Heaving lessons for those in mild climates

James Waddick jwaddick@kc.rr.com
Tue, 18 Mar 2008 09:25:02 PDT
Dear All,
	This has been one of the worst winters in many for heaving. 
As I wandered the garden looking at labels askew and  scattered, and 
plants protruding, I realized that gardeners in milder climates may 
not understand the 'Joys of Heaving'. It made me wonder.

Some lessons:

	What is heaving?	During winter the soil alternately 
freezes and thaws. The soil loosens and tightens its 'grip' around 
plants, labels, stakes, anything stuck into the ground. This 
freeze/thaw alternation tends to push 'stuff ' up and out of the 
soil. It literally 'heaves'.

	What heaves?	Anything can heave, but thin plastic labels 
are the most common. I have dozens of such labels especially newly 
stuck labels and some up to 8 inches long lying horizontal across the 
soil close to their original mark. Late planted perennials that have 
not had a chance to secure themselves with deep roots can also heave. 
Even wooden stakes and small fence posts or plant stakes can heave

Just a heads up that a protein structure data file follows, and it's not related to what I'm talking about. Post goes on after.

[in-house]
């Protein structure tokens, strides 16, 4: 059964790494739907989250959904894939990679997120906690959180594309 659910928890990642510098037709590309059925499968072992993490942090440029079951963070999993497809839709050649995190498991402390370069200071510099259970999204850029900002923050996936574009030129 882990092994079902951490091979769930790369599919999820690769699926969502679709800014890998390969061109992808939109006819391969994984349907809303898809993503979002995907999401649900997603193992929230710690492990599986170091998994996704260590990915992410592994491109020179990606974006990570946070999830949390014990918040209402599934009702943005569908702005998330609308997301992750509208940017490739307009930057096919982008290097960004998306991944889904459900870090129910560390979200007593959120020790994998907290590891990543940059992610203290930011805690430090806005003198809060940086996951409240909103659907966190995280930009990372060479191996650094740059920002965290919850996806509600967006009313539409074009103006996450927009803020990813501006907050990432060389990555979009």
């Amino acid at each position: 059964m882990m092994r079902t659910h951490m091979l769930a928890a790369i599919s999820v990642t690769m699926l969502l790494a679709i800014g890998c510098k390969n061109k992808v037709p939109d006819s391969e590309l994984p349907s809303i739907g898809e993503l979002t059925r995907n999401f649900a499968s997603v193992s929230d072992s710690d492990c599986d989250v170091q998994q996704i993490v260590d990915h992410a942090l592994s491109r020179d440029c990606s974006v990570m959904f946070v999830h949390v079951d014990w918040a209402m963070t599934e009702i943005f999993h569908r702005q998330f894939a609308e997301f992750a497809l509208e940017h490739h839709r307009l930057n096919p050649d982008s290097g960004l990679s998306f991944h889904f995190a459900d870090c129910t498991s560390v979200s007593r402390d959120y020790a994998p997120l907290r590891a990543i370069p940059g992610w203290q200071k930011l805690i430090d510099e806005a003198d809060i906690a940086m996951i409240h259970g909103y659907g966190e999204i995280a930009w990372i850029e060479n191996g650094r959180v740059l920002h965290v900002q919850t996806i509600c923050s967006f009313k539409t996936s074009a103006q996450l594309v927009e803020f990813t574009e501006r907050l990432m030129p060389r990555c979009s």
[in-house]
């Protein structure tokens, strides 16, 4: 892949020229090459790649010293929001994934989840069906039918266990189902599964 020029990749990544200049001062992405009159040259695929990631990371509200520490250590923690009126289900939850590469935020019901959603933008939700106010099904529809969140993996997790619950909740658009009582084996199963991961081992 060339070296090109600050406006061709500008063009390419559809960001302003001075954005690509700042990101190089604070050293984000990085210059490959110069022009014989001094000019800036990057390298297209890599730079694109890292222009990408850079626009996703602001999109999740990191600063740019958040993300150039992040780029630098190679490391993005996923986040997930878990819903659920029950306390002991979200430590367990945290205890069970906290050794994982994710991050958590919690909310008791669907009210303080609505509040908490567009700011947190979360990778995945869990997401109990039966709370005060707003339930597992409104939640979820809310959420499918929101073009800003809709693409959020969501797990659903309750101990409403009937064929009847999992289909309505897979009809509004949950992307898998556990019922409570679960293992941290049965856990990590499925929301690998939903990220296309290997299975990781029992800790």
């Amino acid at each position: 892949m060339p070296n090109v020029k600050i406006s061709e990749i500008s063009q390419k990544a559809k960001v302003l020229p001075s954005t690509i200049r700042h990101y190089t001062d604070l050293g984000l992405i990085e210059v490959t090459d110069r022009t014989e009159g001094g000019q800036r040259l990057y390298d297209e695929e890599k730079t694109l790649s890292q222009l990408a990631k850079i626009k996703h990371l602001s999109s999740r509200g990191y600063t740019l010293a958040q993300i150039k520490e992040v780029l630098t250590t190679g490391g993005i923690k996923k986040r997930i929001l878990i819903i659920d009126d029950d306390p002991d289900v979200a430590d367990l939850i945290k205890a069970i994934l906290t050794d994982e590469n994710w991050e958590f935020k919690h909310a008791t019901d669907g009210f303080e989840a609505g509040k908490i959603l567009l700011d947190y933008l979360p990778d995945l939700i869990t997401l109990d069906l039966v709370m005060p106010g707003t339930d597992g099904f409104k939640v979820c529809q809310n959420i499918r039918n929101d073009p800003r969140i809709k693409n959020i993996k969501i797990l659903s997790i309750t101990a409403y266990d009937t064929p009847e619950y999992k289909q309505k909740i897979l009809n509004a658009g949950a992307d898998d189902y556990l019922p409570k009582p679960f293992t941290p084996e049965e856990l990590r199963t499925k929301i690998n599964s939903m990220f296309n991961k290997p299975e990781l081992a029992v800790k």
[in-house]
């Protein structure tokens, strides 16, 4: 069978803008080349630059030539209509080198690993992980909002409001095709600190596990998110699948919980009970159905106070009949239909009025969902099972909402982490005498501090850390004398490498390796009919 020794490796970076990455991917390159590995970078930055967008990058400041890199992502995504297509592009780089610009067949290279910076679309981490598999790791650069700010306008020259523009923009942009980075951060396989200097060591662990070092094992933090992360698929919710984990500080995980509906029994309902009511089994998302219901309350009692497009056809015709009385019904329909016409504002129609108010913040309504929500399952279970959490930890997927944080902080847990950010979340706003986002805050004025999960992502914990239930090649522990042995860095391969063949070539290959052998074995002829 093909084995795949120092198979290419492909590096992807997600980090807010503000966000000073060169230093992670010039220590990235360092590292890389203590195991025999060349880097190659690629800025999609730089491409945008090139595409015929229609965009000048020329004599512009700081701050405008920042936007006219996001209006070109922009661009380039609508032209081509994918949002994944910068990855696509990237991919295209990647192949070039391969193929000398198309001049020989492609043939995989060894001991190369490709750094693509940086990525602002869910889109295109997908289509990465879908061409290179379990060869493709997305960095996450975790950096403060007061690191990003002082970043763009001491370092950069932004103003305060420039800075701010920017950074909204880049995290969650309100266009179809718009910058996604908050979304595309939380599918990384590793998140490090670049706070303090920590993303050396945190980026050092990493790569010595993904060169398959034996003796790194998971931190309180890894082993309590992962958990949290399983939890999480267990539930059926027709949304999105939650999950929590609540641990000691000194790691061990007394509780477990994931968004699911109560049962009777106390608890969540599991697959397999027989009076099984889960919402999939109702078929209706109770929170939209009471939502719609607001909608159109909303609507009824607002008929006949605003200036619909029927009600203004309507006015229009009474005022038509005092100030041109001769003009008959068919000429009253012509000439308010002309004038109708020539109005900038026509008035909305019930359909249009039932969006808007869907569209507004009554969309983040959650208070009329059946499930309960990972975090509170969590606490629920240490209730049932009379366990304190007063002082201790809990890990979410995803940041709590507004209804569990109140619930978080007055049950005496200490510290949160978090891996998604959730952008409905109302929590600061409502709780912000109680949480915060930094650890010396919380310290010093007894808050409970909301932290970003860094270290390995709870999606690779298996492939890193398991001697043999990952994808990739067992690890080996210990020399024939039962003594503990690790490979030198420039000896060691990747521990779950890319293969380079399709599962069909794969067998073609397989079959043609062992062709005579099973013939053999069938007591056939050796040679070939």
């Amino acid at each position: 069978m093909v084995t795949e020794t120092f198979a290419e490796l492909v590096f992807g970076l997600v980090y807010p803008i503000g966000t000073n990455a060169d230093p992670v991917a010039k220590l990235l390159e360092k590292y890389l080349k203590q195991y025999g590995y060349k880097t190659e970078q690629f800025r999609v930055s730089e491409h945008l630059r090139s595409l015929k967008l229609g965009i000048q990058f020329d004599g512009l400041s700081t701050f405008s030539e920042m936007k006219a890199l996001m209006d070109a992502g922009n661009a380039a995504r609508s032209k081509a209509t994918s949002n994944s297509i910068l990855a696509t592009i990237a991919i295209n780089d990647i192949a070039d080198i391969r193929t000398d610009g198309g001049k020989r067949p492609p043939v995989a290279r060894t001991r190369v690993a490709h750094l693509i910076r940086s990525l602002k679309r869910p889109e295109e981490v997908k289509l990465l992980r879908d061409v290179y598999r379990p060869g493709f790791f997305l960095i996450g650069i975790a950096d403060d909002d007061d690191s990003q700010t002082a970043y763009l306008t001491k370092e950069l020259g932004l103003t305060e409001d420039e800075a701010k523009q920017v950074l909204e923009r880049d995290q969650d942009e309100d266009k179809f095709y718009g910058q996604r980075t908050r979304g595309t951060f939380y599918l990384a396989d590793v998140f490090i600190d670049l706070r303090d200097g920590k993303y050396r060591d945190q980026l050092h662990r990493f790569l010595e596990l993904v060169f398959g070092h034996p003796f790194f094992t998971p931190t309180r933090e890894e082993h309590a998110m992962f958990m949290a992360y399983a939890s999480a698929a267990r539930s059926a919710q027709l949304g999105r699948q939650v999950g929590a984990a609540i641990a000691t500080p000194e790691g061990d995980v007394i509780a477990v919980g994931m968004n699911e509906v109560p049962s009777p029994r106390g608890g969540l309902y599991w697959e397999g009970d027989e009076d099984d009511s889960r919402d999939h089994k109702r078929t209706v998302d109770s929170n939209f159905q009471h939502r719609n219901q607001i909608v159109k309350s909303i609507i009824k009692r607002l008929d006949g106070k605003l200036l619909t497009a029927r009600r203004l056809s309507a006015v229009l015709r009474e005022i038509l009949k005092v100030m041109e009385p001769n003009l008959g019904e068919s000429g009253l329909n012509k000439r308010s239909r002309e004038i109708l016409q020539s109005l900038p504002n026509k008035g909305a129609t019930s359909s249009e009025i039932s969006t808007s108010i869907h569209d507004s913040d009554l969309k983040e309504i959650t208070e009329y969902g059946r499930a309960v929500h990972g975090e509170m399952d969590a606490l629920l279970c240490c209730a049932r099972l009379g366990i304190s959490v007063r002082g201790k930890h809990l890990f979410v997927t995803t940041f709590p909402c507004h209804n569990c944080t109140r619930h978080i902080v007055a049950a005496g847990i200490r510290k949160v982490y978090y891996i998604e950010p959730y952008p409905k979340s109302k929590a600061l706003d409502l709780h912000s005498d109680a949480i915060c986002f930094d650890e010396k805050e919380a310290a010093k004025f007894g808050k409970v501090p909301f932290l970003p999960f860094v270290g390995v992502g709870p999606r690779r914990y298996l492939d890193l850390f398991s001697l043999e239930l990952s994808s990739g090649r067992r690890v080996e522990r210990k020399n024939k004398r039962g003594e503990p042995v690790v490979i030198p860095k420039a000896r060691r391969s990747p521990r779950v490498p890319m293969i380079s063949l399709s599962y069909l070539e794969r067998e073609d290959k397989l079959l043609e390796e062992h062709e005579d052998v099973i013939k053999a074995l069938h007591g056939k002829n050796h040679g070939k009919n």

completely out of the ground.

	What are the cures?		Labels can be pushed as far 
down in the soil as possible and may be re-pushed deeper into the 
ground in mid winter, but often the soil is too frozen to push a 
loose label back in. For some plants like bearded iris, I put a brick 
on the rhizome to hold it down ( there are dozens of bricks around 
the garden), but for many herbaceous plants it is hard to keep them 
in the ground. You have to push them down when the soil warms up 
enough to accept a well placed push.

	What are the dangers?	The worst is when a plant heaves 
almost totally out the ground and is then subject to a series of hard 
freezes and thaws or sudden winter warm ups totally exposed. This can 
kill slightly tender, especially newly planted plants and bulbs. 
Labels can be heaved out, then blown around by winter breezes making 
return to their original spot suspect.

	Are there any pluses to heaving? 	Well not many. I 
suppose once labels are completely out of the ground this allows you 
an 'opportunity' to check if they are legible, correct spelling, add 
any planting notes or replace them with a longer deeper label.

	This has been a very wet winter and a long cold one, too. I 
suspect this has been the cause so much heaving this winter.

	Is there something comparable in mild climates?  Do mild 
climates have heaving too?

		Why me ?			Best		Jim W.

Dr. James W. Waddick
8871 NW Brostrom Rd.
Kansas City Missouri 64152-2711
Ph.    816-746-1949
Zone 5 Record low -23F
	Summer 100F +

More information about the pbs mailing list